Let me know if there is anything else I can help you with.

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I'd consider surrounding the plane with big day blue muslin frames instead of green screen, blow some smoke past the cockpit now and then. But yes, you don't want the reflections of the hanger in the side of the glass so you'd either need to extend the green screen to cover that, or day blues or blacks to block the reflections.

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Thank you very much for the generous help!


I strongly agree that it's best to try and get everything in camera and really like the idea of surrounding the plane with sky blue muslin and/or using the real sky instead of a green screen. As for the reflections, it will be even more challenging to manage them as well as the backdrop in the space and budget we have, but I will give some more thought as to how this could be arranged.


One thing that will work in our favor that I neglected to take into account for the initial previz scene is that the plane is at a pretty significant angle when sitting on the ground, so we should be able to get a natural sky for the POV shot, and whatever muslin we use for the shot of the pilot won't need to be mounted as high as I thought (I think ~5m high should be fine).




There are some elements other than sky that need to be added outside the plane, but only birds need to be added to the sky in the rear-facing shot, and I think that could be easily managed with a sky-colored muslin and a small amount of roto. The POV shot will involve some more elaborate work (looking down at a landscape and diving towards a German squadron). Maybe I could shoot against the real sky for that shot and roto in the German squadron and ground, and add a layer of haze between him and the ground to keep the color palette somewhat close to what is shot.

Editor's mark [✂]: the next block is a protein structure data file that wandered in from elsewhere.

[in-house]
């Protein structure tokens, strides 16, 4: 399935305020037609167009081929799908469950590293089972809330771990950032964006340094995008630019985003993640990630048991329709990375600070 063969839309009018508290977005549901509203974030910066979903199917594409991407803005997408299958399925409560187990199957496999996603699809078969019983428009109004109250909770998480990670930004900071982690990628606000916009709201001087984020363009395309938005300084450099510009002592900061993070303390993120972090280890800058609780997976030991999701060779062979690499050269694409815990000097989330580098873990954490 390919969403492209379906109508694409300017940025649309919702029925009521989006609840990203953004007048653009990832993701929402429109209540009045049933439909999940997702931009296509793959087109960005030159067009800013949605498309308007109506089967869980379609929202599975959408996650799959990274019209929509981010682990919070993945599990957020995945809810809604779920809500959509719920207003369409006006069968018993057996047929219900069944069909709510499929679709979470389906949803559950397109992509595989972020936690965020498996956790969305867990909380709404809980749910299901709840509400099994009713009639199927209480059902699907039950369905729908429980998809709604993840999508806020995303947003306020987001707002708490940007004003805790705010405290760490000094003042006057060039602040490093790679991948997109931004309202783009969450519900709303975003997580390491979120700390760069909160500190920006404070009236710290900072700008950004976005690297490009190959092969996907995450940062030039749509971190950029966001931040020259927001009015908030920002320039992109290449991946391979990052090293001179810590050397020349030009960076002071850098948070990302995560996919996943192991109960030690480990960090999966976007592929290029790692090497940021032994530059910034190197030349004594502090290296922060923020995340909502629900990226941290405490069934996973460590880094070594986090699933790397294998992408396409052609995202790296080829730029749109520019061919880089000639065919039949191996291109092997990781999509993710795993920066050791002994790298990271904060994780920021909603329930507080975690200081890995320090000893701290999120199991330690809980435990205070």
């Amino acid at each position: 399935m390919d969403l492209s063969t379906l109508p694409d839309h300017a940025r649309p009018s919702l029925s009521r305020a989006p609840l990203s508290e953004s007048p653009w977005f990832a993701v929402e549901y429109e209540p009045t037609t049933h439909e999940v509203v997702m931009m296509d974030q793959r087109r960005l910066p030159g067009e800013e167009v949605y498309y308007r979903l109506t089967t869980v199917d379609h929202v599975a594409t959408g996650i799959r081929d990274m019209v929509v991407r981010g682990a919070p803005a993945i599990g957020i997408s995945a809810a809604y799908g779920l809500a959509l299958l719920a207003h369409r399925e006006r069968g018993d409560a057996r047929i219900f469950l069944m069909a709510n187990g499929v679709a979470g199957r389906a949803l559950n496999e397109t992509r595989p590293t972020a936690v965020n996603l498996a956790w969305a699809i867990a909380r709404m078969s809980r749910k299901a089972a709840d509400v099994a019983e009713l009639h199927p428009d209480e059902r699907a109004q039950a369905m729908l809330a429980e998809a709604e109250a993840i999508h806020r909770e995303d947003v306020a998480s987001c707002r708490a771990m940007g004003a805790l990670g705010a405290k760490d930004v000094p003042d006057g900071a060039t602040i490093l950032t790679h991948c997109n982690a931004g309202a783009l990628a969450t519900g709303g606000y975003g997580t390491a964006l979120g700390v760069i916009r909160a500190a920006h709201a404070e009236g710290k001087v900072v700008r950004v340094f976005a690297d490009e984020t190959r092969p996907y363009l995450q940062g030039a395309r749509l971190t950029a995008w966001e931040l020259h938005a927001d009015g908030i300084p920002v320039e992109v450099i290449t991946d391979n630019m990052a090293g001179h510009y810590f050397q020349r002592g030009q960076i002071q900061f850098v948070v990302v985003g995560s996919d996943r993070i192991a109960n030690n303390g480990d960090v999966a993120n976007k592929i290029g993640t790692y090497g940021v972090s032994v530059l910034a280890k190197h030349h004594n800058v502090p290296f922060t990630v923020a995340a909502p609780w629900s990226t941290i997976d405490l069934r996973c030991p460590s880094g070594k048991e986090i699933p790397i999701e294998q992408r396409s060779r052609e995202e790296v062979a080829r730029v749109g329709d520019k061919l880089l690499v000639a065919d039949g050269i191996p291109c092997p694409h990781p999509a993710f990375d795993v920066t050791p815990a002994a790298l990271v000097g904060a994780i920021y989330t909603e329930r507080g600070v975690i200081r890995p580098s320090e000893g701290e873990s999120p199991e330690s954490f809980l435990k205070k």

There is a significant change in plane orientation as it dives. Any thoughts on ways to sell this with natural lighting and without a rotatable cockpit set?

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  • 1 year later...
  • Sustaining Member
On 4/21/2018 at 4:32 PM, Grant Hobbs said:

There is a significant change in plane orientation as it dives. Any thoughts on ways to sell this with natural lighting and without a rotatable cockpit set?

Possibly playing with some nets in front of the cockpit to simulate the ground's luminance during a dive?

Maybe consider silking the sun and redirecting it with a reflector board?


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  • 2 weeks later...

Thanks, Stephen—and thanks again to Landon, Stuart and David for your advice last year!

I wound up just building a rotatable cockpit set. It took a lot of research and hard work—and tremendous generosity from people more skilled than myself—but I think it was the right way to go. The instrument panel is also animatable now. There will still be some VFX shots where specific things have to be shown outside the craft, but I can now get almost everything else in-camera, including the reticle pattern in the reflector gunsight. 

The next challenge is filming in such a way that everything feels natural while keeping the horizon out of the frame (or driving 4 hours to the nearest location where I could get a believable aerial horizon).

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  • 7 months later...

Finally posted the video today. Thanks again for the input—I'm really glad I changed my approach to avoid the green screen and use the real sky as much as possible (I did have to use it for some shots like the plane getting shot down, but it was the right call to get as much as possible in-camera). 






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Also, here are a few pictures of the setup I wound up using:




Instrument panel area. Some of the peripheral components didn't make the cut. This particular shot unfortunately shows the wear on the gunsight, the base of which is real. It still powers up when connected to a 24V power supply, so I was able to get the gunsight reticle in-camera. 




Edited by Grant Hobbs
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  • 5 months later...